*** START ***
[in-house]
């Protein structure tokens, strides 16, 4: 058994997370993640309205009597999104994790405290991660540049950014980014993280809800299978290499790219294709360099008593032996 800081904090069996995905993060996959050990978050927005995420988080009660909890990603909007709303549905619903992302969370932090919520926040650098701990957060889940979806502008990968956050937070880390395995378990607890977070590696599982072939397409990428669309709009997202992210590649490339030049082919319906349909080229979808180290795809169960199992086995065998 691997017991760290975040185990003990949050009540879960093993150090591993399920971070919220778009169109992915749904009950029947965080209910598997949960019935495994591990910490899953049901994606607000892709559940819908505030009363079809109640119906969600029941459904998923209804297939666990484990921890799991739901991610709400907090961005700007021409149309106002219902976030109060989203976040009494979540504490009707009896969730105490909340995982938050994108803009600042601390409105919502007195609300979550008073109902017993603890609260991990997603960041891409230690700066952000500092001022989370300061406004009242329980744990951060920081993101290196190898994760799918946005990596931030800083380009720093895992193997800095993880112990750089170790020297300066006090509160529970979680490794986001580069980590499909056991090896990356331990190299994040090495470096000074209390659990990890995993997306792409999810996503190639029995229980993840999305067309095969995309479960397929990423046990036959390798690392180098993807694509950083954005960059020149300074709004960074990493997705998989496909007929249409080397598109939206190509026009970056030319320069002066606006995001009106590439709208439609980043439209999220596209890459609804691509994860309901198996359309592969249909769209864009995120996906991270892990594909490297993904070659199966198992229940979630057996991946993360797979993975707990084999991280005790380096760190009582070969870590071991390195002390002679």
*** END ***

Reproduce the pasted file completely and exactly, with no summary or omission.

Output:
[in-house]
């Protein structure tokens, strides 16, 4: 058994997370993640309205009597999104994790405290991660540049950014980014993280809800299978290499790219294709360099008593032996 800081904090069996995905993060996959050990978050927005995420988080009660909890990603909007709303549905619903992302969370932090919520926040650098701990957060889940979806502008990968956050937070880390395995378990607890977070590696599982072939397409990428669309709009997202992210590649490339030049082919319906349909080229979808180290795809169960199992086995065998 691997017991760290975040185990003990949050009540879960093993150090591993399920971070919220778009169109992915749904009950029947965080209910598997949960019935495994591990910490899953049901994606607000892709559940819908505030009363079809109640119906969600029941459904998923209804297939666990484990921890799991739901991610709400907090961005700007021409149309106002219902976030109060989203976040009494979540504490009707009896969730105490909340995982938050994108803009600042601390409105919502007195609300979550008073109902017993603890609260991990997603960041891409230690700066952000500092001022989370300061406004009242329980744990951060920081993101290196190898994760799918946005990596931030800083380009720093895992193997800095993880112990750089170790020297300066006090509160529970979680490794986001580069980590499909056991090896990356331990190299994040090495470096000074209390659990990890995993997306792409999810996503190639029995229980993840999305067309095969995309479960397929990423046990036959390798690392180098993807694509950083954005960059020149300074709004960074990493997705998989496909007929249409080397598109939206190509026009970056030319320069002066606006995001009106590439709208439609980043439209999220596209890459609804691509994860309901198996359309592969249909769209864009995120996906991270892990594909490297993904070659199966198992229940979630057996991946993360797979993975707990084999991280005790380096760190009582070969870590071991390195002390002679």